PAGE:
"I would love – nothing would give me more pleasure – than to wave a magic wand and have all of you paid lots more."
Walter Benjamin's 1935 essay 'The Work Of Art In the Age Of Mechanical Reproduction' proposes that the aura of a work of art derives from its authenticity (or uniqueness), and from its physical and cultural location.
Benjamin said that "even the most perfect reproduction of a work of art is lacking in one element: its presence in time and space, its unique existence at the place where it happens to be".
This piece was on my mind since watching Health But Social Care Steve 'The Banker' Barclay's evidence to the health select committee this week.
I went there in person: it was interesting.
Barclay has perfected a means of delivery: a vaguely authoritative-sounding burbling about the surface of the policy and politics of health and care, untroubled by any deep understanding of the issues.
It's the political equivalent of the audio term white noise.
It is a - indeed it is the - performance of politics. The old line that 'politics is showbusiness for ugly people' no longer needs those last three words.
Politics has turned itself into performance: look at Matt 'Alan' Hancock's career for proof. The People's Partridge's boundless Dunning-Kruger self-confidence that he is a good communicator and a celebrity brought him to where he is today.
For some years now, I've been writing about the trend of the modern Conservative And Unionist Party to 'comms it': that is, to try to win the political narrative, without being right about the actual issues.
It worked for them, at first. They managed to move from opposition into (*coalition) government with their austerity narrative that the real and root cause of the global financial crisis was the New Labour governments' having 'maxed out the nation's credit card': a large and obvious untruth, as anyone who is not economically illiterate knows.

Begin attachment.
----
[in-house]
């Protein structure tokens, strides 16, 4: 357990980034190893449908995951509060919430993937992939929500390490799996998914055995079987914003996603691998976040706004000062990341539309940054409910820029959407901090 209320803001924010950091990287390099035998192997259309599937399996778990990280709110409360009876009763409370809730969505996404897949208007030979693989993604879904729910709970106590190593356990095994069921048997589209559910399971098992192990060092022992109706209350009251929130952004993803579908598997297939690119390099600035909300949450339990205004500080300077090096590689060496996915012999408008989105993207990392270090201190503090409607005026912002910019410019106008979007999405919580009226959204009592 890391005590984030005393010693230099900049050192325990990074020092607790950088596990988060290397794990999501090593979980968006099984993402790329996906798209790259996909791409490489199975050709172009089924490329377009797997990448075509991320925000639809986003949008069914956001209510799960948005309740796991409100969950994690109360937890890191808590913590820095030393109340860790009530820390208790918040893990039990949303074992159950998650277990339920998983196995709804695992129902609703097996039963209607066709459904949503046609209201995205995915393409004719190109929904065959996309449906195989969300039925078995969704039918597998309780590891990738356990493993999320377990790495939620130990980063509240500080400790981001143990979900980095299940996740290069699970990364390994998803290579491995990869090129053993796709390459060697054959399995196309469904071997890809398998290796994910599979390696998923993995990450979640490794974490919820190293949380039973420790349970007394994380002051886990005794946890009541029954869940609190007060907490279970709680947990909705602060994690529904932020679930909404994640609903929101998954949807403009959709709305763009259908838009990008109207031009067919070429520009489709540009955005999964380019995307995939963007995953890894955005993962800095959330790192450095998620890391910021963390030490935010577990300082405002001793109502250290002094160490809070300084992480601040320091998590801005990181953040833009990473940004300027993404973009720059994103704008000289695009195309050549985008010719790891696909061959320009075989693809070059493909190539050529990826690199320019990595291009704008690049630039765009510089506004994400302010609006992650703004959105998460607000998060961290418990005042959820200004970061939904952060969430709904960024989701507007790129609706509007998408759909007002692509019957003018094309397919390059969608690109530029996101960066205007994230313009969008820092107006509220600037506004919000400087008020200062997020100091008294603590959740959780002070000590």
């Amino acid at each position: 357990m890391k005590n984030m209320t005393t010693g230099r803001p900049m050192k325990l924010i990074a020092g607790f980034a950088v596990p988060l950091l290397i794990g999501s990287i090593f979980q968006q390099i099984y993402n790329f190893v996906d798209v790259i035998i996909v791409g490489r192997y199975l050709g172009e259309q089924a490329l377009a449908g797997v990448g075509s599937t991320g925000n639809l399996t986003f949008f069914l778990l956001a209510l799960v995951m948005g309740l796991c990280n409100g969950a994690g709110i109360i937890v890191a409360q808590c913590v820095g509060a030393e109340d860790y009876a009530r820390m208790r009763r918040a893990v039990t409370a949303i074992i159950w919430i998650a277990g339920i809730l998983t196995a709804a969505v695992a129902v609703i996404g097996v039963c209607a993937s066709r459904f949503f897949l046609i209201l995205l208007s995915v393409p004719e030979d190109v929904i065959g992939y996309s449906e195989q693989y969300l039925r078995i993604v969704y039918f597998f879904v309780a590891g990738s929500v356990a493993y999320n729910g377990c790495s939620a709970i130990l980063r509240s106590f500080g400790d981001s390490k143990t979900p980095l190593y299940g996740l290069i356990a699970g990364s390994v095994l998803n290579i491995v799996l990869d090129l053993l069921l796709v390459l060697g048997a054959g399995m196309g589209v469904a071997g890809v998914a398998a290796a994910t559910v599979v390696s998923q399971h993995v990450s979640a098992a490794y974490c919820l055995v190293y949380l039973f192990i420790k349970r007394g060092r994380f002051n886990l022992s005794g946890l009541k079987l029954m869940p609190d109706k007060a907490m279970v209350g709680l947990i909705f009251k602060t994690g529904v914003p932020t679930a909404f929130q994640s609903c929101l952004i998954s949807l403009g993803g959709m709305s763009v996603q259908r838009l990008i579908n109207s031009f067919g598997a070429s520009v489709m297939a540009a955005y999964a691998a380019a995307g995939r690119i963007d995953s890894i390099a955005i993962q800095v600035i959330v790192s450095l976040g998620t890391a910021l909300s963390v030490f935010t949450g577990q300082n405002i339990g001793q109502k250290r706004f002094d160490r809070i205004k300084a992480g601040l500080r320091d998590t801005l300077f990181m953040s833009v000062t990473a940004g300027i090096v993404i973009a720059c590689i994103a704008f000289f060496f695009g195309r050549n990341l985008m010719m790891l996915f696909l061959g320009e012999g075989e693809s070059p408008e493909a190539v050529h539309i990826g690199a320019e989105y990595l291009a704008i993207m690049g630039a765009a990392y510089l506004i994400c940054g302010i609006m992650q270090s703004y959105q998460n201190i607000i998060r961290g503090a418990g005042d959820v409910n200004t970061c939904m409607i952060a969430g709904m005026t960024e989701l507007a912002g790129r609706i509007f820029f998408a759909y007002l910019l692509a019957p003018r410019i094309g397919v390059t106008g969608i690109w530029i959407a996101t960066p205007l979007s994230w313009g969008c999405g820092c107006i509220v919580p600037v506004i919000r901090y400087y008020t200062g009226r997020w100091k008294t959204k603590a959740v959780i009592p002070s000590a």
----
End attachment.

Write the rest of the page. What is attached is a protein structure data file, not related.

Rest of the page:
The Conservative And Unionist Party couldn't have done it without a largely compliant, client, deferential and/or scared media landscape of declining intelligence and impartiality.
But their belief in communications as the ne plus ultra has been the one guiding principle of the Conservatives' past decade-and-a-half: just remember the glory of Andrew Lansley's 2011 statement on his reforms "I'm sorry if what I'm setting out to do hasn't communicated itself".
A lot of fixing the ongoing and not-recent NHS crisis is about technical areas: equipment, estates, processes and skills. All will need deep understanding; expertise; and fierce change management and delivery skills. Attempting to 'comms it' will be impertinent, literally and metaphorically.
To invert Benjamin's title, the next bit of non-firefighting, productive and pertinent NHS reform is going to be the work of mechanical reproduction in the age of art.
We can see the signs of Tory fraying everywhere, divorcing their claims ever further from the reality-based community.